Mammals are known for their great range of locomotor behaviors, including unique asymmetric gaits such as galloping and bounding. Asymmetric gaits are made possible by the subdivision of the dorsal vertebral column (the area between the pectoral and pelvic girdles) into two morphologically and functionally distinct regions. Anteriorly, the thoracic region bears ribs and is specialized for respiration, whereas posteriorly the dorsoventrally mobile lumbar region functions in locomotion. Combined, the regionalized dorsal vertebrae allow mammals to breathe and move simultaneously, permitting the use of high speed gaits for prolonged periods of time. But, how did this key mammalian trait evolve? Modern species provide little information for examining this fundamental evolutionary question, as they all possess distinct thoracic and lumbar regions. However, the clade to which mammals belong, Synapsida, has a rich fossil record that provides a detailed view of the origin and evolution of mammals. Using cutting-edge morphometric, biomechanical, and 3D digital modeling techniques, this project takes a deep-time approach to examine function of the vertebral column in fossil synapsids, and to trace the origin and evolution of the thoracolumbar region and dorsoventral mobility.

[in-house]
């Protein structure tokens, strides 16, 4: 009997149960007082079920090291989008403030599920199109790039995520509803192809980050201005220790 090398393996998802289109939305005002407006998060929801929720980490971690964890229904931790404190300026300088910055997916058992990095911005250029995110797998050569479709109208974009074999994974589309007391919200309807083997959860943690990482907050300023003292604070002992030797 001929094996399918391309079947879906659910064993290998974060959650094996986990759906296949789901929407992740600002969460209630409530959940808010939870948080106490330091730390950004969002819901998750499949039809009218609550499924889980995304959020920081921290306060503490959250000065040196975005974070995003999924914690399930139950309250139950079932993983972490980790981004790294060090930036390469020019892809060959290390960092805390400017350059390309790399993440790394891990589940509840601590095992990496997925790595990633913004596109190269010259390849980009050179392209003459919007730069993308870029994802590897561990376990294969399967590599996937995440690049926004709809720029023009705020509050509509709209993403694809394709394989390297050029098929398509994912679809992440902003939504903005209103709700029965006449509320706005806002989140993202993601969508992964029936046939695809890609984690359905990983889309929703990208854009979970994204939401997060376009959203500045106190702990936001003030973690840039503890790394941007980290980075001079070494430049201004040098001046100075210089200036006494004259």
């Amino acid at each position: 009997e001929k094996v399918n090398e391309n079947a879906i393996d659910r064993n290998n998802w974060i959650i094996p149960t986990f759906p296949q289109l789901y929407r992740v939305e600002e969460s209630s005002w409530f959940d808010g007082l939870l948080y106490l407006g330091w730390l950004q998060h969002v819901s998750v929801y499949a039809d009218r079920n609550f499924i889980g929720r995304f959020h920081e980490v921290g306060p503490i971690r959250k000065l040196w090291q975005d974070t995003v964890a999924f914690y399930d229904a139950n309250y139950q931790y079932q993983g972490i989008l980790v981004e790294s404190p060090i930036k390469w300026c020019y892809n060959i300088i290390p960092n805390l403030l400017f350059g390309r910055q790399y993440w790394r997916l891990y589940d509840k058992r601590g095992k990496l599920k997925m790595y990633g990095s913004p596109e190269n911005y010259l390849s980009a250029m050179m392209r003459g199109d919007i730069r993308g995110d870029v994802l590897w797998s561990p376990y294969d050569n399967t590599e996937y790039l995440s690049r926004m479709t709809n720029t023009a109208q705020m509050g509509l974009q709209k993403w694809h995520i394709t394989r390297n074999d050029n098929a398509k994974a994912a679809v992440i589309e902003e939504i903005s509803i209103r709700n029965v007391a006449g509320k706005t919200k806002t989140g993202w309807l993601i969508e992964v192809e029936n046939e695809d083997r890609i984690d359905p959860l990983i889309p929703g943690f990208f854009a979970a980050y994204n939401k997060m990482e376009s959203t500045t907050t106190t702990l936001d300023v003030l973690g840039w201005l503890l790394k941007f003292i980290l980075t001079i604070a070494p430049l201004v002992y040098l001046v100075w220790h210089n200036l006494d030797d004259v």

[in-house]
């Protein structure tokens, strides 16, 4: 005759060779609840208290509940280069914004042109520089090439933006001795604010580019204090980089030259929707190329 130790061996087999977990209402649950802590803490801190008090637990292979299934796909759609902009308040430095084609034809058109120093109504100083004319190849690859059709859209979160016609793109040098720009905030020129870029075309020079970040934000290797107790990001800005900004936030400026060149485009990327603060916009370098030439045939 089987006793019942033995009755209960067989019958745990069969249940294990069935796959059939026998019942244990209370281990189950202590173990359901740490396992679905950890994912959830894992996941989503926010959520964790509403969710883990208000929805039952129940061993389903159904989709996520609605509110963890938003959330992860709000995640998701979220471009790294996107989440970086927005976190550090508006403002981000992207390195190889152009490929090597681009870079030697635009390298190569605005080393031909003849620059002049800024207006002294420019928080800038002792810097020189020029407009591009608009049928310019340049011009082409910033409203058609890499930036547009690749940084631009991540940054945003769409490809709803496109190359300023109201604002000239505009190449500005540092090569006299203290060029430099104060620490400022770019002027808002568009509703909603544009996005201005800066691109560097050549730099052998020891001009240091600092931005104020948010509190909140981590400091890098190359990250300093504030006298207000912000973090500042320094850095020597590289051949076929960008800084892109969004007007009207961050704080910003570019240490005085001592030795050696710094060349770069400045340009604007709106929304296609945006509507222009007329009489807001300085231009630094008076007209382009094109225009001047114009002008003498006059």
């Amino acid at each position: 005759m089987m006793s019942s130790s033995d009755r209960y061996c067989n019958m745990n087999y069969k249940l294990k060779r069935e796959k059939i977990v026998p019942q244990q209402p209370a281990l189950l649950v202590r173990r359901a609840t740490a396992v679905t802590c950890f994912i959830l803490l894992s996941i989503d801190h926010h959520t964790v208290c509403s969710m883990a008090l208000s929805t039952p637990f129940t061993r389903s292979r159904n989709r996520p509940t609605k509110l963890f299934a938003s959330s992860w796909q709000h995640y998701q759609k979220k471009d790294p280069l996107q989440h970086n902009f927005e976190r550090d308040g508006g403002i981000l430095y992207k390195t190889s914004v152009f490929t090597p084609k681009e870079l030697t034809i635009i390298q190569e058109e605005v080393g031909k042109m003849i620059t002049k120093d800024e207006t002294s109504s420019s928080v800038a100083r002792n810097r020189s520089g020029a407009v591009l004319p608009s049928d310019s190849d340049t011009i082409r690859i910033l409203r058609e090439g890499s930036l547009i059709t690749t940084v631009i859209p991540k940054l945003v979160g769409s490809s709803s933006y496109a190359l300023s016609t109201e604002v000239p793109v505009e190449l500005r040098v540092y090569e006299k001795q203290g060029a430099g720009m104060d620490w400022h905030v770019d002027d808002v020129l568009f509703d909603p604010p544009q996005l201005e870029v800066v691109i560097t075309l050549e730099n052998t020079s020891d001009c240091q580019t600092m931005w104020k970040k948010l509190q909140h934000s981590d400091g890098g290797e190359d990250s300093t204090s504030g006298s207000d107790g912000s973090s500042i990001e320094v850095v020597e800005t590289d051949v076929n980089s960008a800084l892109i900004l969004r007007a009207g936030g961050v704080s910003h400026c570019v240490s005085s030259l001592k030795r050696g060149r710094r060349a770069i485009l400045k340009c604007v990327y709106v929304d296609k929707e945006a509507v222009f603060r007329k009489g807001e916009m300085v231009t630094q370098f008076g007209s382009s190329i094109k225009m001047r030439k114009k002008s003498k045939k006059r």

This research is funded by the National Science Foundation Grant 1524523: Collaborative Research: Functional Evolution of the Mammalian Backbone: Insights from the Forerunners of Mammals
Flesh reconstruction of the therapsid (cynodont) Thrinaxodon showing evolution of the "pectoral region". See Jones et al. 2018. Image copyright April Neander.